Senior witnessed MLK ‘I Have a Dream Speech’ is now living COVID-19 nightmare

An older black woman mournfully looks out her window

By Francis Taylor, Senior Writer

The Inglewood City Council did not meet this week so I thought I would share a few thoughts from a senior citizen’s perspective related to what we are all experiencing:

I remember attending the March on Washington when Dr, Martin Luther King, Jr., delivered the “I Have a Dream Speech,’ when I was a thirteen; my first trip to Europe, sailing on the Queen Elizabeth from New York to Le Havre, France, when I was 16; being denied a college graduation ceremony from Hampton Institute, now Hampton University, when the school was abruptly shut-down two weeks before the end of the semester because of student unrest related to Vietnam War protests in 1971; and a lifetime of memorable experiences. However, I do not remember or have ever experienced anything like what my Inglewood neighbors and I are experiencing now with Covid-19.

The Inglewood Senior Center is shut down for the second week in a row. Those of us who looked forward to the daily food and fellowship that was available during the 12:00 noon lunch that was offered to a room full of senior citizens, have been forced to enjoy their meals at home, and often alone, with the generous efforts on the part of City of Inglewood staff members who, have been delivering one week’s worth of meals to registered seniors to their homes every Monday.

Many of Inglewood’s seniors visited the Senior Citizen’s Center as regularly as our more youthful friends and family members went to work or school each business day. From bingo and dance classes to knitting, table tennis, card playing and billiards, the center provided a daily outlet for seniors to socialize, learn, laugh and converse with old friends and to make new ones.

As one can imagine, having a conversation with a senior citizen often provides a curious individual with a glimpse into history and sharing a meal and exchanging pleasant conversation with Inglewood’s senior citizens has been enlightening, inspirational and fun for this writer.

One of the most notable experiences was meeting a woman who was a gold medal track and field winner in the Olympics where John Carlos and Tommy Smith defiantly raised their fist with black gloves when they accepted their gold and silver medals. For me to learn of the discussion the Black Olympic athletes had inside the Olympic Village before and after that historical display of protestation was fascinating, providing information that would not have been available to me were it not for the Inglewood Senior Citizen Center.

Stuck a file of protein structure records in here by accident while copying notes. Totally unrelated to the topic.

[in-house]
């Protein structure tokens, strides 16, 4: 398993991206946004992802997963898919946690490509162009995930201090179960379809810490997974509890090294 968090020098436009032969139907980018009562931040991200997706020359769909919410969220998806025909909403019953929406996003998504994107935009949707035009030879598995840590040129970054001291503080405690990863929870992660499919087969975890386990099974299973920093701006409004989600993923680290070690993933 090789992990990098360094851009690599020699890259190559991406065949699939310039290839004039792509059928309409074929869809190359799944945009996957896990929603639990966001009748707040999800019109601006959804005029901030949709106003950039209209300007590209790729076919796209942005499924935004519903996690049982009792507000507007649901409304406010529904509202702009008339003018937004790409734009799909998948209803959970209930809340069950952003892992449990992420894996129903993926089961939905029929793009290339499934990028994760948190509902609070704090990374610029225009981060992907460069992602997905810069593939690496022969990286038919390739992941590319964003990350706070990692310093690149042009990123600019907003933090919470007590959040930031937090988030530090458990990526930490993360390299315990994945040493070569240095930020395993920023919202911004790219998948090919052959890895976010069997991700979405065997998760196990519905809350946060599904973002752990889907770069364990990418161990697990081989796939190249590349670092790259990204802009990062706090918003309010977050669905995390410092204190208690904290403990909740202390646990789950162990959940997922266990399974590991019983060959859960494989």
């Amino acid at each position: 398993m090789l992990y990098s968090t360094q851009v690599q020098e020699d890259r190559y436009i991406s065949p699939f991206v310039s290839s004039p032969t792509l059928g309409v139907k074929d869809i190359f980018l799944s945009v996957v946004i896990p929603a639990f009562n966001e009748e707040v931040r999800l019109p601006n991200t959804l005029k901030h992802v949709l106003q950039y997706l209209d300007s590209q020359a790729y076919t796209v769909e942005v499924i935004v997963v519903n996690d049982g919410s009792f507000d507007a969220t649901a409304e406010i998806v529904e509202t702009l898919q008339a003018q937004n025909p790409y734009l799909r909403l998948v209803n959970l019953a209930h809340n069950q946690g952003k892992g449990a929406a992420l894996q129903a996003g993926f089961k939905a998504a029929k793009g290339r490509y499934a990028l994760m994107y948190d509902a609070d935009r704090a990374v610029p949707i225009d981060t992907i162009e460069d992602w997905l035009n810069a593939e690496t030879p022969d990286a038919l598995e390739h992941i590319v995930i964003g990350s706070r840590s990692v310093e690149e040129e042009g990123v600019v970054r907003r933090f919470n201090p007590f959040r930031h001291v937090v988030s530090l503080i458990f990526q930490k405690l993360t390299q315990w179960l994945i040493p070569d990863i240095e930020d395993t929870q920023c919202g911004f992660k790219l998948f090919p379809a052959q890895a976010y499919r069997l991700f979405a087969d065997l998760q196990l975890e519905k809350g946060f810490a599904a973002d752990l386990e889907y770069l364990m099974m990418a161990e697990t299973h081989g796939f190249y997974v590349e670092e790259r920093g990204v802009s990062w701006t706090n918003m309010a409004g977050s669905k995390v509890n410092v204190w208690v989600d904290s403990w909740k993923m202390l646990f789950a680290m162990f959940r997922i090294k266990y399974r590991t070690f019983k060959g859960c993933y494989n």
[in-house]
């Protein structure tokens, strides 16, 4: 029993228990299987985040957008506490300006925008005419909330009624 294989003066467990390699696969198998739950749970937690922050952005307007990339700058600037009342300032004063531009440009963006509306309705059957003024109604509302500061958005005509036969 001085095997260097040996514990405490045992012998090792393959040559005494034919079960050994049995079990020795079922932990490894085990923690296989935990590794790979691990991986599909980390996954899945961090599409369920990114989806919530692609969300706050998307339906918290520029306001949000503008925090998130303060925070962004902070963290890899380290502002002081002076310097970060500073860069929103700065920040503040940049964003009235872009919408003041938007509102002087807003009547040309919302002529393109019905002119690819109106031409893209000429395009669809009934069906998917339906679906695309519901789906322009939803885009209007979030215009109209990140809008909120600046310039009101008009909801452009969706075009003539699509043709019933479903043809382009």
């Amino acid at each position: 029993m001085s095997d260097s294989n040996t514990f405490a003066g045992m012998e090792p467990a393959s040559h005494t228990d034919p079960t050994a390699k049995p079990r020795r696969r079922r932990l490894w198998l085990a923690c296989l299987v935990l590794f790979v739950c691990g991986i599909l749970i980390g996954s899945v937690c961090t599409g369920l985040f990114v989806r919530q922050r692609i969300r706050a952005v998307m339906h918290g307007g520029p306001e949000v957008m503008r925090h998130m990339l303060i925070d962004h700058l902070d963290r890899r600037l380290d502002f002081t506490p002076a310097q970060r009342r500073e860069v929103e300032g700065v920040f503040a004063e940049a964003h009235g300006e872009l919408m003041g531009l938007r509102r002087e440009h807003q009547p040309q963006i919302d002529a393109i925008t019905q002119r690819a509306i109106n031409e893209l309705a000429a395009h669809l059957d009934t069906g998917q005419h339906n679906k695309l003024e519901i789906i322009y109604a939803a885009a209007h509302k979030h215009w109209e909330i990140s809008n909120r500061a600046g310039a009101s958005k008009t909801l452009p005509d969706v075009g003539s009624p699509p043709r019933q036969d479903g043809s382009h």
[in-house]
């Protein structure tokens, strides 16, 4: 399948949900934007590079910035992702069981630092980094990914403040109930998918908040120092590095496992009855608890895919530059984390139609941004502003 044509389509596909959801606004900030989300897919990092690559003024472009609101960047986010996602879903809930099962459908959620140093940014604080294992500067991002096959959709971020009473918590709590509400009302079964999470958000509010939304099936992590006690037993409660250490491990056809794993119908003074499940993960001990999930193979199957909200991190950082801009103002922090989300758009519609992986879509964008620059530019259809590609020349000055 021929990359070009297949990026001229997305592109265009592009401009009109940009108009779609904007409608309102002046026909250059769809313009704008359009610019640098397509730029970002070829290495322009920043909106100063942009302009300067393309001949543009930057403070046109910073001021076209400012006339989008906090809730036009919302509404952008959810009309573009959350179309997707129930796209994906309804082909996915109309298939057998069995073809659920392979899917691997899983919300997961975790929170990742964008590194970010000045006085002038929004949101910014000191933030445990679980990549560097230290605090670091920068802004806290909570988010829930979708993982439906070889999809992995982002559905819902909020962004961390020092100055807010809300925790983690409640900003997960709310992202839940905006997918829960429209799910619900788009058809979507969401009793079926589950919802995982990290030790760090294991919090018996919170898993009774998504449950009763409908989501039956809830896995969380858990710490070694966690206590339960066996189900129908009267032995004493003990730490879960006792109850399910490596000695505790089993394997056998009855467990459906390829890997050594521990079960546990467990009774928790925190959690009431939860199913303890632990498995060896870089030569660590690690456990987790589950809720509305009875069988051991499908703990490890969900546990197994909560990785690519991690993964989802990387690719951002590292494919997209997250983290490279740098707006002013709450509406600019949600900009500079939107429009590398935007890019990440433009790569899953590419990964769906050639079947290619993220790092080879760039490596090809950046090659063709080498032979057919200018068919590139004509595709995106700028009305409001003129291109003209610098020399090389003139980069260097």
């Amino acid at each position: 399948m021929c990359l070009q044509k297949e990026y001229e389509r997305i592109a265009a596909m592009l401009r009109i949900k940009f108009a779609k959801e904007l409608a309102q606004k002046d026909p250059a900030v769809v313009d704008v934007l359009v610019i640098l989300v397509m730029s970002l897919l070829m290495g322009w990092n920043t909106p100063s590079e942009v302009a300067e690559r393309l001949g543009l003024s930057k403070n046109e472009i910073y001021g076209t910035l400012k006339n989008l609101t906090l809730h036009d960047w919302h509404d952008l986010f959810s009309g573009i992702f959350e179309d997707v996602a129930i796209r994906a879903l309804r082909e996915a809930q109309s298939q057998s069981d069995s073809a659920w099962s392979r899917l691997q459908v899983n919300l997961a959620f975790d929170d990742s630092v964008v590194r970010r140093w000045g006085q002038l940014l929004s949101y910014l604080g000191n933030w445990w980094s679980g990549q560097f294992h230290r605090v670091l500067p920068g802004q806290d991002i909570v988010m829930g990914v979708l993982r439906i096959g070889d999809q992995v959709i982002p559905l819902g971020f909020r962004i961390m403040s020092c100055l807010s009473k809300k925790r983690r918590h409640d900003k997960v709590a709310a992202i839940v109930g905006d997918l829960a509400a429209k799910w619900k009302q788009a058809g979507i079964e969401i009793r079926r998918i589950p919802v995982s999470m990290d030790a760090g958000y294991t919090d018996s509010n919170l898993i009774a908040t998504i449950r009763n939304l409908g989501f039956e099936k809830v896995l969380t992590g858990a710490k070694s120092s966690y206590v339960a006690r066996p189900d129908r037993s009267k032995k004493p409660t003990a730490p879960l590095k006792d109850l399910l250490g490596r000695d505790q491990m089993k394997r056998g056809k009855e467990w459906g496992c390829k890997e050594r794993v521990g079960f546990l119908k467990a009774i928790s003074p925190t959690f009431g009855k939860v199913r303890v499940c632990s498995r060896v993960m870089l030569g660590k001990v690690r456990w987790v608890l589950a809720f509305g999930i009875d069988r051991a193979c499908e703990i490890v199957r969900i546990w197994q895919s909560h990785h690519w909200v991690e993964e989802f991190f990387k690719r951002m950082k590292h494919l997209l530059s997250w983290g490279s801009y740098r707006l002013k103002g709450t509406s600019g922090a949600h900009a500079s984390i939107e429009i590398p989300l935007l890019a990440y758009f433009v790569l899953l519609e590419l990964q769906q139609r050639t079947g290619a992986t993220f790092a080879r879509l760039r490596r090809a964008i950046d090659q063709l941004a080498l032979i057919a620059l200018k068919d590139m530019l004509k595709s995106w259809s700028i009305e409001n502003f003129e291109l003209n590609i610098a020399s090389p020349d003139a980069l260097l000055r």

Remembering my college graduation from Hampton, the historically Black college that was founded in 1868 to provide education to freedmen, and the fact the my class of 1971 was the only class that had not been permitted to have a graduation ceremony in the schools’ history, makes me note the fact that thousands of 2020 graduates from across the nation and around the world, will also, always remember that that this is the year when they were all denied a formal graduation ceremony. Covid-19 has forever changed life as we know it.

Social Distancing has become the new normal for seniors and others throughout the City of Inglewood and indeed the nation. As the death toll continues to rise, it is my sincere hope that everyone, especially my senior colleagues (65 and older) adhere to the warnings our elected officials announce daily to stay safe and alive! And, as Dr. King said, “we may have all come on different ships, but we’re in the same boat now.”


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